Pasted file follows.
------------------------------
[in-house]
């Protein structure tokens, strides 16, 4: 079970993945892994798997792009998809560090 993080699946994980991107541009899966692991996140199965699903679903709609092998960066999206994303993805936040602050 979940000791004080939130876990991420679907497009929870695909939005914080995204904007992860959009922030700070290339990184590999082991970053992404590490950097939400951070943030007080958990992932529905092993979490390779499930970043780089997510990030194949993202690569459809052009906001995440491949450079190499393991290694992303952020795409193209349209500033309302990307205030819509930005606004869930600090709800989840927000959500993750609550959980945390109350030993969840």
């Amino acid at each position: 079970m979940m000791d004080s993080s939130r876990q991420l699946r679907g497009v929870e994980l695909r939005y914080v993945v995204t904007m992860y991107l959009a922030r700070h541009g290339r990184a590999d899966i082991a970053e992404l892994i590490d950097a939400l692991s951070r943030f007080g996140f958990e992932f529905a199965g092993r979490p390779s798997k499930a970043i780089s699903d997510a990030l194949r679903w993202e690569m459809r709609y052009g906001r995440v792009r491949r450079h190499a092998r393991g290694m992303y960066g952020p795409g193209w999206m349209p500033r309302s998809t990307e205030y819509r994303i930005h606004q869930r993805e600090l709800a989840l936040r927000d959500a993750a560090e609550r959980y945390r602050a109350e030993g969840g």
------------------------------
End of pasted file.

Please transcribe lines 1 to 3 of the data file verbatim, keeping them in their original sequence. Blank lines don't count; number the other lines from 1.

[in-house]
């Protein structure tokens, strides 16, 4: 079970993945892994798997792009998809560090 993080699946994980991107541009899966692991996140199965699903679903709609092998960066999206994303993805936040602050 979940000791004080939130876990991420679907497009929870695909939005914080995204904007992860959009922030700070290339990184590999082991970053992404590490950097939400951070943030007080958990992932529905092993979490390779499930970043780089997510990030194949993202690569459809052009906001995440491949450079190499393991290694992303952020795409193209349209500033309302990307205030819509930005606004869930600090709800989840927000959500993750609550959980945390109350030993969840």
């Amino acid at each position: 079970m979940m000791d004080s993080s939130r876990q991420l699946r679907g497009v929870e994980l695909r939005y914080v993945v995204t904007m992860y991107l959009a922030r700070h541009g290339r990184a590999d899966i082991a970053e992404l892994i590490d950097a939400l692991s951070r943030f007080g996140f958990e992932f529905a199965g092993r979490p390779s798997k499930a970043i780089s699903d997510a990030l194949r679903w993202e690569m459809r709609y052009g906001r995440v792009r491949r450079h190499a092998r393991g290694m992303y960066g952020p795409g193209w999206m349209p500033r309302s998809t990307e205030y819509r994303i930005h606004q869930r993805e600090l709800a989840l936040r927000d959500a993750a560090e609550r959980y945390r602050a109350e030993g969840g």